A Day in the Life of….WNO’s Dramaturg

25 February 2020

As part of our regular series, we introduce Welsh National Opera’s Dramaturg, Elin Jones, and find out more about her role within the Company.

Elin, first of all could you explain the role of a Dramaturg at WNO?
The Dramaturg position can vary greatly from company to company, but I see my role as enhancing opera for the audience, whether that is editing surtitles to improve comic/dramatic timing, giving historical and political context in pre-performance talks or trying to find little-known facts to include in programme notes. I also collate biographies and head shots for all our guest artists and am Welsh language editor of our programmes. The late Nicholas John, long-time Dramaturg at English National Opera defined the role of the Dramaturg as ‘the conscience of the opera house’. 

What are your main tasks in the build up to the Season opening in Cardiff?
I read – a lot! It’s really important for me to get to know the upcoming operas inside out. My research helps shape my pre-performance talks and with choosing contributors for our programmes. This Season I commissioned an article by our Associate Artist Harriet Eyley on trouser roles for The Marriage of Figaro. Although Verdi is a firm favourite of mine, Les vêpres siciliennes was completely new to me, as well as the true story behind it.

I also study the score and listen to the opera while I prepare the surtitles. Not a lot of people realise that the surtitles are operated using a Macbook and a score labelled with numbers for every line of text. I work with the Staff Director on each production to make sure they’re happy with them too.

Is there such a thing as a typical day?
A typical day for me depends on where we are in the Season. I’m not usually involved in the rehearsal process until we get to Stage Orchestra rehearsals. These are the last rehearsals before the Dress rehearsal when the cast are on stage in their costumes. It’s the first time the Orchestra are introduced as well as being the first time I get to test out the surtitles.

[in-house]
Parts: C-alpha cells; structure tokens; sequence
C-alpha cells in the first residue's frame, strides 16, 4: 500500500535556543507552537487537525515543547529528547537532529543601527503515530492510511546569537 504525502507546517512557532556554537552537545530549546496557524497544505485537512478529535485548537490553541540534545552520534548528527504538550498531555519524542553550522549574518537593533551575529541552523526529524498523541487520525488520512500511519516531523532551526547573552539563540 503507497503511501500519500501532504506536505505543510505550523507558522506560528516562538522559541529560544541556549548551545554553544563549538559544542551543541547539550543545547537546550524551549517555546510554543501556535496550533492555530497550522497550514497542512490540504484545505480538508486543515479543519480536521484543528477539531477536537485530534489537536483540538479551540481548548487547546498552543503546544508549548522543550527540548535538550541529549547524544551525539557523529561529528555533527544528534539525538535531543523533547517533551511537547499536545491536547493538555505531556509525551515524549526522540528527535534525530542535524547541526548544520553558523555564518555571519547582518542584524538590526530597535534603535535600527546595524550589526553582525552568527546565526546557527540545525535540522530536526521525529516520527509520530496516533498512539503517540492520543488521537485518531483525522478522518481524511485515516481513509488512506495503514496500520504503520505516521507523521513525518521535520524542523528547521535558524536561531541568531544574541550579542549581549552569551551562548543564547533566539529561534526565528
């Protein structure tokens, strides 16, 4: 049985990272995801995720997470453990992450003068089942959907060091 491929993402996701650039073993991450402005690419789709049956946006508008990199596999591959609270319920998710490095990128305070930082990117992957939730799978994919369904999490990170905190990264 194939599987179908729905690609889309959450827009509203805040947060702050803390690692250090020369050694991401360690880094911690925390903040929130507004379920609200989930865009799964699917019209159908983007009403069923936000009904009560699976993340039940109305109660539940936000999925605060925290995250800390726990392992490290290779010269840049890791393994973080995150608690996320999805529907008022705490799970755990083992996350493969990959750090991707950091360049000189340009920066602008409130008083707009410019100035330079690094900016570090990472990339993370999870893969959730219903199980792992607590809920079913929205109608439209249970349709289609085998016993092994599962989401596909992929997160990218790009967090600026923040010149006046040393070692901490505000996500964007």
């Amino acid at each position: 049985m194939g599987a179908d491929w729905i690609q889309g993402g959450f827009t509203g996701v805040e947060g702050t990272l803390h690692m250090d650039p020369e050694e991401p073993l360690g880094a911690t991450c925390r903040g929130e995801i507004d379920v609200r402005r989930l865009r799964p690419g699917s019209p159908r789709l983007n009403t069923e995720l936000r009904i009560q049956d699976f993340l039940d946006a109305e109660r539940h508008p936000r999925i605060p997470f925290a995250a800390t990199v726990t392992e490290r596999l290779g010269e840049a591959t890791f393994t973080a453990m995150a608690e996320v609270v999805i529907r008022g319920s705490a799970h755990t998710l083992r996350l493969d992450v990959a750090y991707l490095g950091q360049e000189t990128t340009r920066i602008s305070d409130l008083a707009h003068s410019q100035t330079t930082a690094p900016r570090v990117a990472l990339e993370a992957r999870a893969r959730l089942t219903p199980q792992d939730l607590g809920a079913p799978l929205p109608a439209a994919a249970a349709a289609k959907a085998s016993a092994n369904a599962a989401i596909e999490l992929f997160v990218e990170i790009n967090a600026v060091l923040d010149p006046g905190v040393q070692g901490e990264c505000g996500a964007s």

This week we have our final performance of The Marriage of Figaro in Cardiff so I’ll be giving two pre-performance talks before that. We then head to Llandudno next week, so I’ve been busy translating our pre-performance talks, as they are offered in Welsh and English there. I’m looking forward to having the opportunity to give Welsh pre-performance talks in Cardiff next Season too.

What is your role when the Company is out on tour?
I’m usually based in our Cardiff office but I spend a lot of time on tour across the UK with the Company. I give pre-performance talks for nearly every main scale opera performance and feel very lucky to have visited fantastic theatres across the country. I’m from Anglesey originally so I particularly enjoy going up to Llandudno and showing my family what I’ve been up to that Season. 

What’s the best thing about your job?
People – the variety in my role allows me to work with people across the Company, it’s great to learn about what they do, and how they fell in love with opera. Our audience is also very special. I’ve got to know a few die-hard WNO fans in Cardiff and at various venues on tour; they always make me feel very welcome.